“Actually, We Are Mongols!”: Resurgence of the Yuan Non-Han Ancestries in the Late Qing North China

Visiting Scholar Talks

Oct 17, 2023 | 11:30 AM - 1:00 PM

Common Room (#136), 2 Divinity Avenue, Cambridge, MA,

Speaker

Tomoyasu Iiyama | Professor, Faculty of Letters, Arts, and Sciences, Waseda University; HYI Visiting Scholar, 2023-24

Chair/Discussant

Mark Elliott | Mark Schwartz Professor of Chinese and Inner Asian History, Harvard University

Co-sponsored by the Fairbank Center for Chinese Studies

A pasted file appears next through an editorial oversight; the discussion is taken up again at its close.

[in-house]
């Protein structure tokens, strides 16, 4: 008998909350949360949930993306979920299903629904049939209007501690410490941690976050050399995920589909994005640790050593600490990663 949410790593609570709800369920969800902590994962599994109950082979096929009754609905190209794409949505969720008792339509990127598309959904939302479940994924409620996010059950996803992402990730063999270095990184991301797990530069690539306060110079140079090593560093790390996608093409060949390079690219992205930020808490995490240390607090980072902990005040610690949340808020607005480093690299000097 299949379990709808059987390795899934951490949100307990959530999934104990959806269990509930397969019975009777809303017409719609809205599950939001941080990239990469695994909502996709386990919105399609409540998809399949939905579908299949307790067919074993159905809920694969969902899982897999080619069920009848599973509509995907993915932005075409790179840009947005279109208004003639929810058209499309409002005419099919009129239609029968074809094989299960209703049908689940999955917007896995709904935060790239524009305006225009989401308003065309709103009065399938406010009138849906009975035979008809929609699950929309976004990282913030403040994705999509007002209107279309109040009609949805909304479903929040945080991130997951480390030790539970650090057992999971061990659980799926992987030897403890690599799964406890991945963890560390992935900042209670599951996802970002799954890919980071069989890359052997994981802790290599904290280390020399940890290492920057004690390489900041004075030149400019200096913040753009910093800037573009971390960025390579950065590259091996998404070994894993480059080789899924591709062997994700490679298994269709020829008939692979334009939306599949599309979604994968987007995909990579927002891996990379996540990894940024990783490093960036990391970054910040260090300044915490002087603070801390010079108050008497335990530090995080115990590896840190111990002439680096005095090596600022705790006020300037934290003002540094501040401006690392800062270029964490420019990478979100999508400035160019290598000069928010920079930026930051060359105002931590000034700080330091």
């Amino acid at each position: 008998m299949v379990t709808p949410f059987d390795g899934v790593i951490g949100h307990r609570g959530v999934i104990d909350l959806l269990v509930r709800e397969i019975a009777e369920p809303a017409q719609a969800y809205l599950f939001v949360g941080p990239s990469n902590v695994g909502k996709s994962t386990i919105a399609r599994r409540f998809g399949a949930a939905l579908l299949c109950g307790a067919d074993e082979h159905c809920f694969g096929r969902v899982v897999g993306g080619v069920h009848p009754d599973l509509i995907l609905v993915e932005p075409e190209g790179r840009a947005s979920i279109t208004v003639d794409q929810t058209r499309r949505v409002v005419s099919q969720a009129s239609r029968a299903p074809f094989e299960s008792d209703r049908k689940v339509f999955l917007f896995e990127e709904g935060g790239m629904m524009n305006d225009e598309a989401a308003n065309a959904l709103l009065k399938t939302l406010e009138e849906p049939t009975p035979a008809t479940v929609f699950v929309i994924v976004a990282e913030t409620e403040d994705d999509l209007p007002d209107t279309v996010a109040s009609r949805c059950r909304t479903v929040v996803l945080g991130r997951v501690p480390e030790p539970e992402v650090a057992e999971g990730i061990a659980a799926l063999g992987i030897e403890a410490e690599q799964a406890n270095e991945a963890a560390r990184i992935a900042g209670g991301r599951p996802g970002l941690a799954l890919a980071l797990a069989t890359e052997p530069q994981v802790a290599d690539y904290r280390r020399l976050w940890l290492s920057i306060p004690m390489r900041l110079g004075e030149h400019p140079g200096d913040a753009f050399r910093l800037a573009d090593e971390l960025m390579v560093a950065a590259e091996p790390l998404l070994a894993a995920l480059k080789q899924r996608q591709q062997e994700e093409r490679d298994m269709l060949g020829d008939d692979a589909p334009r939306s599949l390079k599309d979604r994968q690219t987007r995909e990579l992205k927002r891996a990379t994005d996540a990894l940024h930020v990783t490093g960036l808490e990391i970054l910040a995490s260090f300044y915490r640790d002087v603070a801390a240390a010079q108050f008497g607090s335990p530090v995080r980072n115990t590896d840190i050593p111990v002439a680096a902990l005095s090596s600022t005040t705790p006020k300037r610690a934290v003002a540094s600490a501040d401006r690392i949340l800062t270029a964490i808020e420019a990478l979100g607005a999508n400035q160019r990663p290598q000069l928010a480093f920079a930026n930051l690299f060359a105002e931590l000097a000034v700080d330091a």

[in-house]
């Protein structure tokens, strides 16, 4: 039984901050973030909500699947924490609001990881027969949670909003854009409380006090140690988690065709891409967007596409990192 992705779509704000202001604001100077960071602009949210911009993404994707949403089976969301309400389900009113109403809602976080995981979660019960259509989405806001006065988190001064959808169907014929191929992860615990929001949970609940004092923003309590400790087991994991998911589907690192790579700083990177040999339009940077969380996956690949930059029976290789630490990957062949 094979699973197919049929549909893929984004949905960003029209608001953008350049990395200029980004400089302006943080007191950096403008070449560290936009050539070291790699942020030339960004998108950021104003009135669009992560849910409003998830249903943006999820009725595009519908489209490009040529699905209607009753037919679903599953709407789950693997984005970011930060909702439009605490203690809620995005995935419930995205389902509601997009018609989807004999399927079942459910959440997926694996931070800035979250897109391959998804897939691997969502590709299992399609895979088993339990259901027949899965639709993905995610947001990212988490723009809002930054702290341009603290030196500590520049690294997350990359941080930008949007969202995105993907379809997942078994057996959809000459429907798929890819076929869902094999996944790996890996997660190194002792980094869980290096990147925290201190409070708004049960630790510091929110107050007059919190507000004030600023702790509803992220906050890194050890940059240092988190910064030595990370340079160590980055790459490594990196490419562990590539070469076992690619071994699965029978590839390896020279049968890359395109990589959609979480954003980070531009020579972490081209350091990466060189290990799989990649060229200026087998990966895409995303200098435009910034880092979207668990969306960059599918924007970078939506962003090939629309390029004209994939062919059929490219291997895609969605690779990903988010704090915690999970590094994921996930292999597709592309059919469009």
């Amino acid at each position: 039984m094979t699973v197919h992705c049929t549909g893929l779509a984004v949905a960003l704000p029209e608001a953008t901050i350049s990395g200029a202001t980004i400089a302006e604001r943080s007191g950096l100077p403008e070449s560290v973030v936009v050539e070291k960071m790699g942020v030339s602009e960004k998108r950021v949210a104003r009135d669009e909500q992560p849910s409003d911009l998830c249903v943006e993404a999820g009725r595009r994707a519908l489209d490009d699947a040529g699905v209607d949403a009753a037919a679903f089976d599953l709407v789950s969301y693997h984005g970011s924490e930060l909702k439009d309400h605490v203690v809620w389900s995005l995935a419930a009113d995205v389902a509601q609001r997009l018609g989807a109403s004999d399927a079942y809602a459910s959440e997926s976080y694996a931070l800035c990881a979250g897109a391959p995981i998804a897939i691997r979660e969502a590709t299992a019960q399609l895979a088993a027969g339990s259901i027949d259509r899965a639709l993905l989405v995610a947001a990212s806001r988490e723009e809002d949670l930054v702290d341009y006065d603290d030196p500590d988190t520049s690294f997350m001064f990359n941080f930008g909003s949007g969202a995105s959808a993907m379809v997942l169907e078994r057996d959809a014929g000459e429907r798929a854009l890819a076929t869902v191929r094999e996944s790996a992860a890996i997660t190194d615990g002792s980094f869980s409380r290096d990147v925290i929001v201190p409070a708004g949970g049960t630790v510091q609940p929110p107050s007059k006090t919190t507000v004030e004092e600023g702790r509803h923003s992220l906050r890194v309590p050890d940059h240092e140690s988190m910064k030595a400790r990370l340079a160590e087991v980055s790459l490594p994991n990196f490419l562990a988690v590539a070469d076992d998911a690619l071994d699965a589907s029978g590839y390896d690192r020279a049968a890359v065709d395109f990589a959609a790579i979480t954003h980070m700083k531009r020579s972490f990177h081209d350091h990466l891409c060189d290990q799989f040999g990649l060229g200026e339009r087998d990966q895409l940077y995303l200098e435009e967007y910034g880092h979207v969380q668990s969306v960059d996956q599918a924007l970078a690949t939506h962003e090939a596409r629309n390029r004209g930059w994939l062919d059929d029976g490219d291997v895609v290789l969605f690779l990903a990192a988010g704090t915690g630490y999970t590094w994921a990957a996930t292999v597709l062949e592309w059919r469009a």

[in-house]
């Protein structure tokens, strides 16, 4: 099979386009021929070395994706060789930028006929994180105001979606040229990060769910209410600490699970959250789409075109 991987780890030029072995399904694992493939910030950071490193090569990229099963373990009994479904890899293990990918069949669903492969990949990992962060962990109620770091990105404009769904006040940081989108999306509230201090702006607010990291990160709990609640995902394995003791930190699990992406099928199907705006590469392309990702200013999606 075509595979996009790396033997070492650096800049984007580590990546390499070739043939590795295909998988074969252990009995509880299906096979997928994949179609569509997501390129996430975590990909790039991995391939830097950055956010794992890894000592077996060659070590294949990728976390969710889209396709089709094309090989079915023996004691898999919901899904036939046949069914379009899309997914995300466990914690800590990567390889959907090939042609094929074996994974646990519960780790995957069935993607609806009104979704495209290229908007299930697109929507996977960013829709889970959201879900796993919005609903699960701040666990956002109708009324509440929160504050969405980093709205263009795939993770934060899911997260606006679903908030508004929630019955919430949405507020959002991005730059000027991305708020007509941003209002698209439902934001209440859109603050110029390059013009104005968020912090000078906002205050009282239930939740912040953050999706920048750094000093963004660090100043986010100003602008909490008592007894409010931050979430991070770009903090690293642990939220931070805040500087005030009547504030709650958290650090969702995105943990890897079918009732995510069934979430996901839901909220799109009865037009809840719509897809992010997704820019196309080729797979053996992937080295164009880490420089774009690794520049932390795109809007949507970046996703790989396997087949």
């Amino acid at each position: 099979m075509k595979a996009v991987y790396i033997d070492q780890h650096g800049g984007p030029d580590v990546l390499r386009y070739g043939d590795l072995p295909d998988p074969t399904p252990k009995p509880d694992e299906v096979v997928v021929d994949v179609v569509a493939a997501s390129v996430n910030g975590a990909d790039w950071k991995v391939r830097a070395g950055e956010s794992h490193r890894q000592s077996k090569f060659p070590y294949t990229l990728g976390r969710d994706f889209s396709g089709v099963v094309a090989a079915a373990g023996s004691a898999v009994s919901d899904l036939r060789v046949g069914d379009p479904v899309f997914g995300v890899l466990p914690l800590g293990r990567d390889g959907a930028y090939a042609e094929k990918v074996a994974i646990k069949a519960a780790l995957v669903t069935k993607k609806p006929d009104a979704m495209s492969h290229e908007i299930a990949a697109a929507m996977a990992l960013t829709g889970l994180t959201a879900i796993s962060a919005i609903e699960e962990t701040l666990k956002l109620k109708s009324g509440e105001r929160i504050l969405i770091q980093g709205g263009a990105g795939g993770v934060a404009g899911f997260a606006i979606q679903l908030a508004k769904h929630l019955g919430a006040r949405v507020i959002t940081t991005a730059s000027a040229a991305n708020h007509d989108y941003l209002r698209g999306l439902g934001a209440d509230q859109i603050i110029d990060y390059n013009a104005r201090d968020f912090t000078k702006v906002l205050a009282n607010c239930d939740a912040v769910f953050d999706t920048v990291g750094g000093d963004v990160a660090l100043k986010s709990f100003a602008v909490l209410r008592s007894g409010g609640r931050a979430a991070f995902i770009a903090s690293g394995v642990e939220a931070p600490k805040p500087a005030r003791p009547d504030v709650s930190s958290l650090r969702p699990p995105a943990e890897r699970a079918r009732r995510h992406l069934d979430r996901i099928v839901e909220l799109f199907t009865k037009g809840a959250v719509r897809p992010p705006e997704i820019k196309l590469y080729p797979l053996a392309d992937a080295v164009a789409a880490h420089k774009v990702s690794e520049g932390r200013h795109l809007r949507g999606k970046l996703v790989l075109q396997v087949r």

This talk attempts to shed light on the largely unknown trajectories of the resurgence and evolution of Yuan non-Han ancestries in north China from the late eighteenth century through the early twentieth century. By exploring three relatively well documented cases of the resurgence of the Yuan non-Han ancestry, this talk offers two tentative conclusions. First, the commemoration of the non-Han ancestries seems to have been roused by the two-century-long Gazetteers of the Great Qing Empire compilation project, over the course of which the state reiterated extensive surveys of local worthies, widow chastity, and martyred loyal subjects, including those from the previous dynasties. Second, the late Qing era (roughly mid-eighteenth to late nineteenth century) was one of the pivotal turning points in making of modern ethnic landscape in north China. The memory of Mongol rule authorized by the Qing official historiography have become the wellspring of the twentieth century minzu identity.

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